Thank goodness for Irongirls...everyone was so sweet and apologetic when they ran right into you or you them! You could tell there were a TON of first timers out there. We were a mess, haha.
I felt like the swim would never ever end. When we finally came around the little island and the finish line was in sight (maybe 200 yards away) my head felt like it weighed 50 pounds. I could skip a half mile backwards, but swimming six tenths of a mile, wow, it's hard. I did whatever I could to keep myself moving forward. Eventually I let my knees sink down and I felt sand. I stood up, took a few steps forward towards the volunteers and shouted with so much excitement "I DID IT!!!!" I think the volunteers took that as sign that I might fall out or something because they all sort of dove at me to grab my arms, though I didn't need it. They shouted back "YES YOU DID!!" and I walked up the hill out of the water. I was so freaking thrilled, I must have had a smile from ear to ear. I survived the swim, I knew it was all downhill from there. Not literally of course, since the hilly bike ride was coming up next, haha.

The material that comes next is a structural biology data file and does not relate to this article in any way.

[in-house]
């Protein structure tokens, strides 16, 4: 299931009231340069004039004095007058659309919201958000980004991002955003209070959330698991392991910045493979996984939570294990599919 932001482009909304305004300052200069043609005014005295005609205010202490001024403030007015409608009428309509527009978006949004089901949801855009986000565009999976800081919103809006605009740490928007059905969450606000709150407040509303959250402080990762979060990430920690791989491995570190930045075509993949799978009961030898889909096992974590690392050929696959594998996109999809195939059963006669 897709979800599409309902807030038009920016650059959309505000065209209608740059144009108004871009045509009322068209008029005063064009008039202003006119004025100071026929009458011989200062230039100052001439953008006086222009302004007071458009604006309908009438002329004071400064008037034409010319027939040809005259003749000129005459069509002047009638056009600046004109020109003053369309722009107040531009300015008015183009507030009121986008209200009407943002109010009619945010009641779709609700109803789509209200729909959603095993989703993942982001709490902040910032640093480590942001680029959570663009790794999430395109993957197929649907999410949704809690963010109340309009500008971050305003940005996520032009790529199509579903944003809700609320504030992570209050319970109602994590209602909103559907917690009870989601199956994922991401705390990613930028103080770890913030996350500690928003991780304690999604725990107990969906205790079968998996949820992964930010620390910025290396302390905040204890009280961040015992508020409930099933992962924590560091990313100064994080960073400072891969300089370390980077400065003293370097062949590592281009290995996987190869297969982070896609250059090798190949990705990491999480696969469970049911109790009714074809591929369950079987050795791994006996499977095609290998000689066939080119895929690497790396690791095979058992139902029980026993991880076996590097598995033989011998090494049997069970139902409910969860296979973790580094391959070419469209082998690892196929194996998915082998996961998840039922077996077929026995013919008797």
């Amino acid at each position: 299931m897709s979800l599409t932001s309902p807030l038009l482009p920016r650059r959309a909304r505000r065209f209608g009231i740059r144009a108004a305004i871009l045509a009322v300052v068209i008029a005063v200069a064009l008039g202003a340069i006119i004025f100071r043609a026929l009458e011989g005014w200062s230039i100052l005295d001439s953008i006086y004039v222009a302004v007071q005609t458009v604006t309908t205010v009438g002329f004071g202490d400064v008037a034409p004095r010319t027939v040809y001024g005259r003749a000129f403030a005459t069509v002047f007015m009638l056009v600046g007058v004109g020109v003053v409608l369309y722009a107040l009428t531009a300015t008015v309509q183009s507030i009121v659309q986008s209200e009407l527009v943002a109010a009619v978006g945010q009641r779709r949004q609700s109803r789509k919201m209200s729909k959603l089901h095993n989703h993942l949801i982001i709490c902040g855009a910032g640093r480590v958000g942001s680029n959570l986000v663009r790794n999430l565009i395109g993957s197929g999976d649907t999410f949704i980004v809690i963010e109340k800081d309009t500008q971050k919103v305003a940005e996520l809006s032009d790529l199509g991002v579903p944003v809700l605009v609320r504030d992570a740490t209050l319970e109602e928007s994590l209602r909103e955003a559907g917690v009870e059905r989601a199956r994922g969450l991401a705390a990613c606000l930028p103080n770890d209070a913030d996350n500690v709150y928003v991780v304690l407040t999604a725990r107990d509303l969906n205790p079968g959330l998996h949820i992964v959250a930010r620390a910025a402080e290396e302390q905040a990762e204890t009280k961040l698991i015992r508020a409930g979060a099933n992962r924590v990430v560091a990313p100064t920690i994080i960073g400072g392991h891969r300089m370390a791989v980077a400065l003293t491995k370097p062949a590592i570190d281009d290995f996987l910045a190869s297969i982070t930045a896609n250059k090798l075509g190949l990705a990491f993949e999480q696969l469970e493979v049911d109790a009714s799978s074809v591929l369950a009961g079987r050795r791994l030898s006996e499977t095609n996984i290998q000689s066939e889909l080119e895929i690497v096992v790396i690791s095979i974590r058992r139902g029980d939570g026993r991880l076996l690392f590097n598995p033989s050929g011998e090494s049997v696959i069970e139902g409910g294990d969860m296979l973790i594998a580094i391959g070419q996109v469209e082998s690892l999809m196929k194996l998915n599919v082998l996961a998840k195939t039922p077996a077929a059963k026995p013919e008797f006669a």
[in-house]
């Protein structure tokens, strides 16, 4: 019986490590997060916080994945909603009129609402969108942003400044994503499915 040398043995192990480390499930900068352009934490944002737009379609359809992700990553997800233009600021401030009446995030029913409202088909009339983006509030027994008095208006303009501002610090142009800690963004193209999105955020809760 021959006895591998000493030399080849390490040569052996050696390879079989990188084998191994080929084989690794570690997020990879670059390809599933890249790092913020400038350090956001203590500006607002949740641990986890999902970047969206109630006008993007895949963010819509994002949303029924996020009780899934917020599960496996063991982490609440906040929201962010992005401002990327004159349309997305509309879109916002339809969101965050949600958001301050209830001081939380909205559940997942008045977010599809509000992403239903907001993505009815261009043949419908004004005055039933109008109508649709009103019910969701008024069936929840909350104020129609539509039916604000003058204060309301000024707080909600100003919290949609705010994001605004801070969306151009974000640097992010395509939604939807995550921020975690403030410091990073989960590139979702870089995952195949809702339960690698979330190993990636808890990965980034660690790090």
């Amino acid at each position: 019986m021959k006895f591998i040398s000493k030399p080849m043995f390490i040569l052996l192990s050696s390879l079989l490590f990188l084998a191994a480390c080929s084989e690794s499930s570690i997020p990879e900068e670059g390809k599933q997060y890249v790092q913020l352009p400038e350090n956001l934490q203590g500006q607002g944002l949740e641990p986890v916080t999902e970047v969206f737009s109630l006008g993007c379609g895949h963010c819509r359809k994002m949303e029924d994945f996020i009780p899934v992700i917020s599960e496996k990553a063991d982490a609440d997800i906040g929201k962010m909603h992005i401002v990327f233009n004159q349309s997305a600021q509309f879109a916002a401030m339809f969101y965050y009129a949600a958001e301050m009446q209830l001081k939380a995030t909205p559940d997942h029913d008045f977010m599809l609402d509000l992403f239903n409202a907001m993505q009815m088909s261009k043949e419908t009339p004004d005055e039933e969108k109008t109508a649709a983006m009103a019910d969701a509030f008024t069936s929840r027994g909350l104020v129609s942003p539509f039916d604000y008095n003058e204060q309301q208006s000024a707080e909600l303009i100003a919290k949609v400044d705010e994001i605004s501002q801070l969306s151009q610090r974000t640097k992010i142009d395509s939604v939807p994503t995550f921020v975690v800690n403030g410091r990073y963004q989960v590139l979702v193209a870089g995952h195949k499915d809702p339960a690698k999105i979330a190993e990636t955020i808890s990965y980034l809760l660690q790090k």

Swim time: 34:54. And hey, I wasn't last in the swim. 172 out of 183 girls in my wave and 1641 out of 1769 overall finishers for the swim. I can only go up from here, right?
There was no running into transition. I was so incredibly EXHAUSTED from that swim. I think I jogged a little when I saw some team fighters, and as they yelled "GO HEATHER" I yelled back "I'VE NEVER SWAM SO FAR IN MY LIFE!!", haha. I was willing to tell anyone who listened (you would have thought I swam the English channel). And then I walked again. I walked, and when I got to my transition spot, I sat down. Ate a few honey stingers, drank some water, and took my sweet time putting on my bike gear.